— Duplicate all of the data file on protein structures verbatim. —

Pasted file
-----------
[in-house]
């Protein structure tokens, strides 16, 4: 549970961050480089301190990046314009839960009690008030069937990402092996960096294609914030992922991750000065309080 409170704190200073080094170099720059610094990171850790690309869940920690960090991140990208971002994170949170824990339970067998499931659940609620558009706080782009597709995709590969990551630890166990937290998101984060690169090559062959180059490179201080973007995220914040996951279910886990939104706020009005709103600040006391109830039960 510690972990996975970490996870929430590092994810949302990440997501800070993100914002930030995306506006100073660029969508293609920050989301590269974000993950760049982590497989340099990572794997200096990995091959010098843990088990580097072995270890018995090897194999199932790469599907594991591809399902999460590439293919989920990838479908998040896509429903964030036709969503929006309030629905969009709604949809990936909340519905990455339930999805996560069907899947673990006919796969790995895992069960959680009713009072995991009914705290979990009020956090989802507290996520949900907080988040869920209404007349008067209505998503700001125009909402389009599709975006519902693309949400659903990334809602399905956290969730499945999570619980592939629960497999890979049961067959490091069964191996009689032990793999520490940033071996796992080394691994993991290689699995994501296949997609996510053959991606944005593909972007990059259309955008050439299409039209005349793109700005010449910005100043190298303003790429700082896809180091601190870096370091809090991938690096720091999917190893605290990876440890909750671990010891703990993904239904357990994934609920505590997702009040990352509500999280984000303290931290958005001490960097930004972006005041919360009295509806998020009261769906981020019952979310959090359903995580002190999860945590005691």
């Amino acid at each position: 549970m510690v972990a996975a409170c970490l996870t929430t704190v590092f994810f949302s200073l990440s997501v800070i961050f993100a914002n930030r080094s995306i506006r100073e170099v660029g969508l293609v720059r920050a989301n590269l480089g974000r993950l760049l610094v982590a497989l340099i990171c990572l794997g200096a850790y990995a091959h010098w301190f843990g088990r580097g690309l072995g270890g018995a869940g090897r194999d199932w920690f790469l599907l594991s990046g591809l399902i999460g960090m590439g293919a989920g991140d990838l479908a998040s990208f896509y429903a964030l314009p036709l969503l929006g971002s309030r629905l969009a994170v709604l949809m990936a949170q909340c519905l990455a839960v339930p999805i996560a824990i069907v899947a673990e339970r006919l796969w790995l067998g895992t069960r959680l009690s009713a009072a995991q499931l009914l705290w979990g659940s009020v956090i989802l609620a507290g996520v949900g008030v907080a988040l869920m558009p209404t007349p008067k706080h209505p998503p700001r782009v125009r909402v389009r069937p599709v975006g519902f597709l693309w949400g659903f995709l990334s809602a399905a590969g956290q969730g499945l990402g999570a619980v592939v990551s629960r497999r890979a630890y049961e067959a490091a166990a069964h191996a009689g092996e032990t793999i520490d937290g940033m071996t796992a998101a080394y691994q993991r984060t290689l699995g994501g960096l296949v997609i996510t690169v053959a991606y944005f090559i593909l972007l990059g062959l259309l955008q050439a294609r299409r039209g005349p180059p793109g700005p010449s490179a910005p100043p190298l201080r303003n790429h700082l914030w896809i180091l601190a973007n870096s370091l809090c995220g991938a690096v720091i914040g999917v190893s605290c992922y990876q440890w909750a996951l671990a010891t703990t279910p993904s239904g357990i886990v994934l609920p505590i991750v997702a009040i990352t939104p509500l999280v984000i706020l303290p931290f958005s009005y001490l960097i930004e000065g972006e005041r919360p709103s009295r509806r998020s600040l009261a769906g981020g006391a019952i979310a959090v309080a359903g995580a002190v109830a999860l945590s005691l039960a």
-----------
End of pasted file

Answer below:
[in-house]
């Protein structure tokens, strides 16, 4: 549970961050480089301190990046314009839960009690008030069937990402092996960096294609914030992922991750000065309080 409170704190200073080094170099720059610094990171850790690309869940920690960090991140990208971002994170949170824990339970067998499931659940609620558009706080782009597709995709590969990551630890166990937290998101984060690169090559062959180059490179201080973007995220914040996951279910886990939104706020009005709103600040006391109830039960 510690972990996975970490996870929430590092994810949302990440997501800070993100914002930030995306506006100073660029969508293609920050989301590269974000993950760049982590497989340099990572794997200096990995091959010098843990088990580097072995270890018995090897194999199932790469599907594991591809399902999460590439293919989920990838479908998040896509429903964030036709969503929006309030629905969009709604949809990936909340519905990455339930999805996560069907899947673990006919796969790995895992069960959680009713009072995991009914705290979990009020956090989802507290996520949900907080988040869920209404007349008067209505998503700001125009909402389009599709975006519902693309949400659903990334809602399905956290969730499945999570619980592939629960497999890979049961067959490091069964191996009689032990793999520490940033071996796992080394691994993991290689699995994501296949997609996510053959991606944005593909972007990059259309955008050439299409039209005349793109700005010449910005100043190298303003790429700082896809180091601190870096370091809090991938690096720091999917190893605290990876440890909750671990010891703990993904239904357990994934609920505590997702009040990352509500999280984000303290931290958005001490960097930004972006005041919360009295509806998020009261769906981020019952979310959090359903995580002190999860945590005691």
């Amino acid at each position: 549970m510690v972990a996975a409170c970490l996870t929430t704190v590092f994810f949302s200073l990440s997501v800070i961050f993100a914002n930030r080094s995306i506006r100073e170099v660029g969508l293609v720059r920050a989301n590269l480089g974000r993950l760049l610094v982590a497989l340099i990171c990572l794997g200096a850790y990995a091959h010098w301190f843990g088990r580097g690309l072995g270890g018995a869940g090897r194999d199932w920690f790469l599907l594991s990046g591809l399902i999460g960090m590439g293919a989920g991140d990838l479908a998040s990208f896509y429903a964030l314009p036709l969503l929006g971002s309030r629905l969009a994170v709604l949809m990936a949170q909340c519905l990455a839960v339930p999805i996560a824990i069907v899947a673990e339970r006919l796969w790995l067998g895992t069960r959680l009690s009713a009072a995991q499931l009914l705290w979990g659940s009020v956090i989802l609620a507290g996520v949900g008030v907080a988040l869920m558009p209404t007349p008067k706080h209505p998503p700001r782009v125009r909402v389009r069937p599709v975006g519902f597709l693309w949400g659903f995709l990334s809602a399905a590969g956290q969730g499945l990402g999570a619980v592939v990551s629960r497999r890979a630890y049961e067959a490091a166990a069964h191996a009689g092996e032990t793999i520490d937290g940033m071996t796992a998101a080394y691994q993991r984060t290689l699995g994501g960096l296949v997609i996510t690169v053959a991606y944005f090559i593909l972007l990059g062959l259309l955008q050439a294609r299409r039209g005349p180059p793109g700005p010449s490179a910005p100043p190298l201080r303003n790429h700082l914030w896809i180091l601190a973007n870096s370091l809090c995220g991938a690096v720091i914040g999917v190893s605290c992922y990876q440890w909750a996951l671990a010891t703990t279910p993904s239904g357990i886990v994934l609920p505590i991750v997702a009040i990352t939104p509500l999280v984000i706020l303290p931290f958005s009005y001490l960097i930004e000065g972006e005041r919360p709103s009295r509806r998020s600040l009261a769906g981020g006391a019952i979310a959090v309080a359903g995580a002190v109830a999860l945590s005691l039960a």